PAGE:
The writer Whitney Balliett coined the phrase “the sound of surprise” to describe the essence of jazz’s appeal, and it remains as good a definition as any. Every jazz performance is by definition unique from a compositional angle, and in that regard differs from classical music (both “jazz” and “classical” are certainly limiting terms, but that’s the topic of another article, if not a book), in which the differences are for the most part interpretive. However, there remain jazz performances that are boring and classical ones that are electric, so clearly improvisation alone is not enough to ensure an element of surprise—that sudden moment of discovery shared by performer and the audience alike. And in the works of the great composers, regardless of idiom, there are to be found similar moments of inspiration that transcend any given performance and are inherent in the composition itself, nowhere more often than in the works of Johannes Brahms.
Artists have frequently noted that the rare bolts of lightning that strike them during a performance come from somewhere else, and that they are simply the messengers. Jazz players such as Charlie Parker, Art Tatum, Lee Konitz, Sonny Rollins, and Wynton Mars
alis would seem to be virtual lightning rods in their ability to consistently create inspired improvisations that stand the test of time. All of them, however, spent as many hours cultivating and perfecting their craft, with all the inherent editing that that implies, just as composers whose work emerges not from the bell of a horn or from the keys of a piano, but from the manuscript page. And we know that Brahms was wont to take longstrolls around Vienna’s Ringstrasse or in the countryside, creating the sort of extended meditation in which a culminating, organizational concept would strike him as he was in the midst of a composition. He also delighted in improvising at the piano, showing off his amazing ability to create spontaneous variations on a theme, while at the same time seeking the solutions to his own compositional problems.
It is here that we find the common denominators between seemingly disparate art forms. As much as classical musicians can learn from the way that Ellington used improvisation as a compositional element, the jazz musician would do well to heed Brahms’s ability to capture “the sound of surprise” both formally and expressively.
No one was more aware of the latter than Brahms’s disciple Arnold Schoenberg, who described what he took from his mentor in the classic essay “Brahms the Progressive.” Instead of rehashing the particulars of Brahms’s style, Schoenberg used the compositional equations that undergirded Brahms’s music to develop what he thought was their inevitable conclusion. The same challenge faces today’s jazz musician, who can easily be overwhelmed by the music’s century-long recorded legacy, as exemplified by the sheer proliferation of ensembles that seek to recreate past performance practices. To liberate themselves from mere shadowing of perceived “styles,” they should try and apply Schoenberg’s approach to divine the essence of their inspirations and not merely the surface.
One of Ellington’s mentors was Will Marion Cook, who had studied with Antonin Dvorak at Jeanette Thurber’s National Conservatory of Music in the early 1890s, as did Rubin Goldmark, head of Juilliard’s composition department in the late 1920s and '30s, and teacher of Copland and Gershwin. Ellington exemplified Dvorak’s passion for writing music that grew from their respective ethnic roots. Their experiences abroad were reflected through their own intrinsic idioms—hence the latter’s Ninth Symphony (“From The New World”) and the former’s Far East Suite. Dvorak was in turn a disciple of Brahms and inherited his mentor’s mandate to incorporate folk elements into his work to make it more personal and connected to the non-aristocratic elements of society.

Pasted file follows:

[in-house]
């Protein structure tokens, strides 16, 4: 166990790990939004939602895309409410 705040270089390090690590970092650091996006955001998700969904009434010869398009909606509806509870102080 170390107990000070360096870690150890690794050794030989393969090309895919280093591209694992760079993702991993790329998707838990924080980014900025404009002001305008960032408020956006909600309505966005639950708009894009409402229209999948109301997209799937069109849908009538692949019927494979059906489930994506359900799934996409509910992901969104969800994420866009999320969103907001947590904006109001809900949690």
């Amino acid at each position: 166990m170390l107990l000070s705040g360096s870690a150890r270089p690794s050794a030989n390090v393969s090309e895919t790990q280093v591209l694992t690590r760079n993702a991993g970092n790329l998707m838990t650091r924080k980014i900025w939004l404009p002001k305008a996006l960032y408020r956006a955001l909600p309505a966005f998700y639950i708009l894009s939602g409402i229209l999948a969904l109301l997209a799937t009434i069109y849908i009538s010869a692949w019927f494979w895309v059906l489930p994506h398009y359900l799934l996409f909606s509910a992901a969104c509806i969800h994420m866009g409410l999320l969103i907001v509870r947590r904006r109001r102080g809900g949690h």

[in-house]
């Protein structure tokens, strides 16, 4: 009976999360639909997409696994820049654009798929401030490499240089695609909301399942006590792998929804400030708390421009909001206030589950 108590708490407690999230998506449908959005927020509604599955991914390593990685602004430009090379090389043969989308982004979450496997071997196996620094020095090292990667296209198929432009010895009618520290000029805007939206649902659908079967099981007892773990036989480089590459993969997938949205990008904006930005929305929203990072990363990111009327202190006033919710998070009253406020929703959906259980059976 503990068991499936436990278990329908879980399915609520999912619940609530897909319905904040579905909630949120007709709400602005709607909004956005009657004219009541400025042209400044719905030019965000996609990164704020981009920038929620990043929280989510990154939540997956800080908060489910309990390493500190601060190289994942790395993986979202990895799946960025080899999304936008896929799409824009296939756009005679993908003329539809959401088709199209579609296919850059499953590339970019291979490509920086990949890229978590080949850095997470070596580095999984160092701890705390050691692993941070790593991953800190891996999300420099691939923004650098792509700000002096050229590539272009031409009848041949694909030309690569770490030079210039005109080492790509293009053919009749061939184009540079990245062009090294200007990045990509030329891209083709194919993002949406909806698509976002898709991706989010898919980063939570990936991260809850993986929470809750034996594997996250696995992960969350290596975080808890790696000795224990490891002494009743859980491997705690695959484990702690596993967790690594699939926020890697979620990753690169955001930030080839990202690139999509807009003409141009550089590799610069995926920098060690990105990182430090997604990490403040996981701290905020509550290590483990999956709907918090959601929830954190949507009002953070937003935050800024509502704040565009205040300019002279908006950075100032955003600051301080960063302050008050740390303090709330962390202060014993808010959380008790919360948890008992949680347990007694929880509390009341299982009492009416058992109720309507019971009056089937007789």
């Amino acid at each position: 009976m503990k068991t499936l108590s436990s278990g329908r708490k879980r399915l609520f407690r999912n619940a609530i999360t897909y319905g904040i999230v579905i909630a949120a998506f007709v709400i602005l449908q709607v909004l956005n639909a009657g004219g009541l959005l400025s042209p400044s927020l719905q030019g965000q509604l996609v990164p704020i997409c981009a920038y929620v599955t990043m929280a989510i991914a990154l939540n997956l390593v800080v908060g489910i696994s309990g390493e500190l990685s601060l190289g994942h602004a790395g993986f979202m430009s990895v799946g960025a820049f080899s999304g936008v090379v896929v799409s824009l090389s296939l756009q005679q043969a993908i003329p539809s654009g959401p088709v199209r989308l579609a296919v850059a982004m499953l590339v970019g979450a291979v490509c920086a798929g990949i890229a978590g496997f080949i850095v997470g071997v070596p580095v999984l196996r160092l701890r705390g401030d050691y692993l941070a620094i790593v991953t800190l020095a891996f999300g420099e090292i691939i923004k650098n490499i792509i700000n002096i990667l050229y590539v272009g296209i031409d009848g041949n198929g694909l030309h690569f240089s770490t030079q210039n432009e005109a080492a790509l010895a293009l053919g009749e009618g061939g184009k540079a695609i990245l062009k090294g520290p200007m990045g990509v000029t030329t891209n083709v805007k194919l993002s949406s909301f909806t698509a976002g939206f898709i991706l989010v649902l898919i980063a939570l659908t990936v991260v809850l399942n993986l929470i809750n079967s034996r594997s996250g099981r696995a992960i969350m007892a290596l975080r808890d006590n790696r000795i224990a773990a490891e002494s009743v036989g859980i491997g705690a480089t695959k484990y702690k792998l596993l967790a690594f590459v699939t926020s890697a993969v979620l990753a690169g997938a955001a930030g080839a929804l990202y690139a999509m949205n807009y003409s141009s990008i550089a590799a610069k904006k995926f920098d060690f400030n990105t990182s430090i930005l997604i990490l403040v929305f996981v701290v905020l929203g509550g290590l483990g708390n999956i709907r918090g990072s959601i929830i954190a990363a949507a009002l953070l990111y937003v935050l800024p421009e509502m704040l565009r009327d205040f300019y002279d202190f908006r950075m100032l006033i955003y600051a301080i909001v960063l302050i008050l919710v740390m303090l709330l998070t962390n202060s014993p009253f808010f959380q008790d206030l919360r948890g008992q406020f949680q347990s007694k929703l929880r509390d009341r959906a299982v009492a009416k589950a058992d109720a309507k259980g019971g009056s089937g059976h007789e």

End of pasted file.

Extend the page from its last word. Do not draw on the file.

Brahms and Ellington share not only these characteristics but also a refreshingly functional attitude towards the formal elements of their work. The sonata and related forms were only starting points of reference for Brahms, who treated them with the same freedom and creativity to which he subjected rhythm, harmony, and melody. Brahms was at once the keeper of a vaunted Germanic tradition and also, in context, an anarchist within defined limits who reveled in eliding demarcations of form until they became unquantifiable. Ellington similarly created within a set tradition of song forms but reinvented them to suit his own ends. He also refused to kowtow to the European forms, inventing his own as he went along, much to the consternation of both the classical and jazz critics who were at a loss in judging extended works such as Black, Brown and Beige.
Walter Frisch’s classic study Brahms and the Principle of Developing Variation traces Brahms’s inexorable compositional logic, and offers a paradigm for reasoned and creative thinking that is applicable to virtually any enterprise. The principles of form and development from which a composer’s work grows are at least as (if not more) important than the external manifestations that come under the frequently misunderstood umbrella of “style.” Not surprisingly, much of Ellington’s work can be viewed through the Brahms-Frisch prism, the difference being that Ellington trusts some of the decisions to the improvisers who have to create solos within his compositional boundaries. How wonderful it would be to have a learning situation where both classical and jazz students would take apart Brahms and Ellington compositions, toying with improvisation as a tool toward coming to terms with what makes each respective composition tick. Each discipline would be strengthened by this innovative exposure and hands-on experience, and both composers’ works would be made ever more relevant. Talk about surprise!